All items..................    .2    .1    .2    .2    .3    .4    .6      2.6
  Food......................    .1    .2    .0    .3    .1    .2    .1      3.5
   Food at home.............   -.3    .1   -.2    .3   -.1    .3    .1      3.3
   Food away from home (1)..    .6    .3    .1    .4    .3    .1    .1      3.7
  Energy....................   1.4    .6    .7   2.6   3.5   3.9   5.0     13.2
   Energy commodities.......   1.4    .7    .5   5.1   7.3   6.6   8.9     22.0
    Gasoline (all types)....   1.7    .7    .5   5.2   7.4   6.4   9.1     22.5
    Fuel oil (1)............  -3.0    .7   3.3  10.2   5.4   9.9   3.2     20.2
   Energy services..........   1.3    .5    .9    .2   -.3    .9    .6      4.1
    Electricity.............    .8    .6    .3    .4   -.2    .7    .0      2.5
    Utility (piped) gas
       service..............   3.1    .4   3.0   -.4   -.4   1.6   2.5      9.8
  All items less food and
     energy.................    .2    .1    .2    .0    .0    .1    .3      1.6
   Commodities less food and
      energy commodities....    .5    .0    .0    .1    .1   -.2    .1      1.7
    New vehicles............    .3    .3    .0    .4   -.5    .0    .0      1.5
    Used cars and trucks....   5.3    .9  -1.4   -.9   -.9   -.9    .5      9.4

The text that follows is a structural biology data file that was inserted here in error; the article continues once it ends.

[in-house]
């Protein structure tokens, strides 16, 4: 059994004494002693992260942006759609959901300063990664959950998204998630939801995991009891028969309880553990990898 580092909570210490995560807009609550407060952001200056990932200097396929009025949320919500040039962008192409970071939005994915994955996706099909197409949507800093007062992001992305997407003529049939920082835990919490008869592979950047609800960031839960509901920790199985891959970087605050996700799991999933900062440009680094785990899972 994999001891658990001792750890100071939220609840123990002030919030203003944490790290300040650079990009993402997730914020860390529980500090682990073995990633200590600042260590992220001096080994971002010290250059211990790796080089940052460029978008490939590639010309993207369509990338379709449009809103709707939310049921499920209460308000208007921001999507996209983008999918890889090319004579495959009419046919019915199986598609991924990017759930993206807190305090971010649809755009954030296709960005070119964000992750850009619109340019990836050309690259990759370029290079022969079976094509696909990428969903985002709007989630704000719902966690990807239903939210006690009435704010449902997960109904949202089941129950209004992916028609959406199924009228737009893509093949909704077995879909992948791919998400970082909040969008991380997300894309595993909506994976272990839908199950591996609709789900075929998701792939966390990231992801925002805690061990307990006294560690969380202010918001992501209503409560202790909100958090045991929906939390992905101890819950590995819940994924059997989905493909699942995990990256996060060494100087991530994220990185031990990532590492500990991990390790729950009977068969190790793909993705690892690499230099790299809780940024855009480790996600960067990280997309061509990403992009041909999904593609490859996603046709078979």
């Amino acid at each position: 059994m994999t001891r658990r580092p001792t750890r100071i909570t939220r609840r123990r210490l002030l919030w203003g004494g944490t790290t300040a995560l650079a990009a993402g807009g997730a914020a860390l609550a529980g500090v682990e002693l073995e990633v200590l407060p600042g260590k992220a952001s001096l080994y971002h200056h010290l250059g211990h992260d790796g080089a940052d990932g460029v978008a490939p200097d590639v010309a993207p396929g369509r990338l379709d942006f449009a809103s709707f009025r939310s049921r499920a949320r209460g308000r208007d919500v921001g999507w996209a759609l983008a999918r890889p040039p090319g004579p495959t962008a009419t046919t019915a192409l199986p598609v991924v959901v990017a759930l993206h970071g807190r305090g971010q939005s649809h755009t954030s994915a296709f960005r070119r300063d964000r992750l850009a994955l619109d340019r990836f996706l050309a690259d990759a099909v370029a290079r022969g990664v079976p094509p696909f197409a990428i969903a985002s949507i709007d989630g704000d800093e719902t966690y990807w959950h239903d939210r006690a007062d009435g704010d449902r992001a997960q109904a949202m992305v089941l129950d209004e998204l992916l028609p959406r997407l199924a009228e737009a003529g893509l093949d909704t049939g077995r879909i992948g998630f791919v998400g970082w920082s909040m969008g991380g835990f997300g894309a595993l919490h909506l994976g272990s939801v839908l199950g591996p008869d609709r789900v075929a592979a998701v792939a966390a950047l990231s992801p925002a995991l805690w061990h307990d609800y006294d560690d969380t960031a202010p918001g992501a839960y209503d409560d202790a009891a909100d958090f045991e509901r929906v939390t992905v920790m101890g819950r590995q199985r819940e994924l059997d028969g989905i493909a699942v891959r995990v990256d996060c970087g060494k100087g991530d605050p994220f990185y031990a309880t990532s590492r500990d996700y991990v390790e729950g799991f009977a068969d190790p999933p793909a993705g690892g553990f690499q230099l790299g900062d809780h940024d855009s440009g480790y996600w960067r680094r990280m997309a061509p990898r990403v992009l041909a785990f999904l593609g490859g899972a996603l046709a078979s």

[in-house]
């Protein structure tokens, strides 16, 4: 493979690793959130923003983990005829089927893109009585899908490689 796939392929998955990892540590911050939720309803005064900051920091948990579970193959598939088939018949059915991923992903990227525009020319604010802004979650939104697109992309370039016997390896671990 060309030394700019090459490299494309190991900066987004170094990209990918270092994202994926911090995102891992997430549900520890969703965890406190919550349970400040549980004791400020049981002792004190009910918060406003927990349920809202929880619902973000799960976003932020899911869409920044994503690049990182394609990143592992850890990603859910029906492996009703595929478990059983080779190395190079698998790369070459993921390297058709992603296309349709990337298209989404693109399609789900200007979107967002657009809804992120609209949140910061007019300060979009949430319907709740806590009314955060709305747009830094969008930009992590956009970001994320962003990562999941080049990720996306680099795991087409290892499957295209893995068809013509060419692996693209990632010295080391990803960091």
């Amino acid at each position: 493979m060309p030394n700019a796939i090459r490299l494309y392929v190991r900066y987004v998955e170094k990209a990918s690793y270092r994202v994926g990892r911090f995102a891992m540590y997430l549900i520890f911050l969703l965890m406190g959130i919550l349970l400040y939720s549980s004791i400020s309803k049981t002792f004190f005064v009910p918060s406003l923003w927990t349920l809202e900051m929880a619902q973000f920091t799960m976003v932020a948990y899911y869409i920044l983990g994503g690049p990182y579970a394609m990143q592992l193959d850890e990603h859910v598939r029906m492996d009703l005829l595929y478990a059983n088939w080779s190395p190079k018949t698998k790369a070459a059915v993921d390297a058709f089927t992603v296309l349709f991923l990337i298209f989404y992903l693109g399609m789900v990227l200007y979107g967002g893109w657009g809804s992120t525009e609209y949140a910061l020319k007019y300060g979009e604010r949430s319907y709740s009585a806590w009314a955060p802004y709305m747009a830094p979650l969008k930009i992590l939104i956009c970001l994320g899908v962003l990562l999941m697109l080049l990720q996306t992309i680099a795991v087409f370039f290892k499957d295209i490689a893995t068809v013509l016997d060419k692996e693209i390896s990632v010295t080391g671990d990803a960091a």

Apparel.................   -.4   -.9    .7    .9   2.2   -.7   -.3     -2.5
    Medical care
       commodities (1)......   -.6   -.7   -.4   -.2   -.1   -.7    .1     -2.4
   Services less energy
      services..............    .1    .1    .2    .0    .0    .2    .4      1.6
    Shelter.................    .1    .1    .1    .1    .1    .2    .3      1.7
    Transportation services    -.3    .2   1.3   -.6   -.3   -.1   1.8     -1.6
    Medical care services...    .0   -.3   -.1   -.1    .5    .5    .1      2.7

   1 Not seasonally adjusted.


 Food

 The food index increased 0.1 percent in March. The index for food at home also
 rose 0.1 percent over the month as two of the six major grocery store food group
 indexes increased. The index for fruits and vegetables rose 1.0 percent in March,
 following a 0.7-percent increase in February. The index for meats, poultry, fish,
 and eggs rose 0.1 percent in March, a smaller increase than the 0.3-percent
 increase in February. The index for other food at home was unchanged over the
 month.
 
 The index for dairy and related products declined 0.5 percent in March, the third
 consecutive monthly decrease in that index. The index for nonalcoholic beverages
 decreased 0.2 percent over the month, while the index for cereals and bakery
 products declined 0.1 percent.

The food away from home index rose 0.1 percent in March, continuing a long series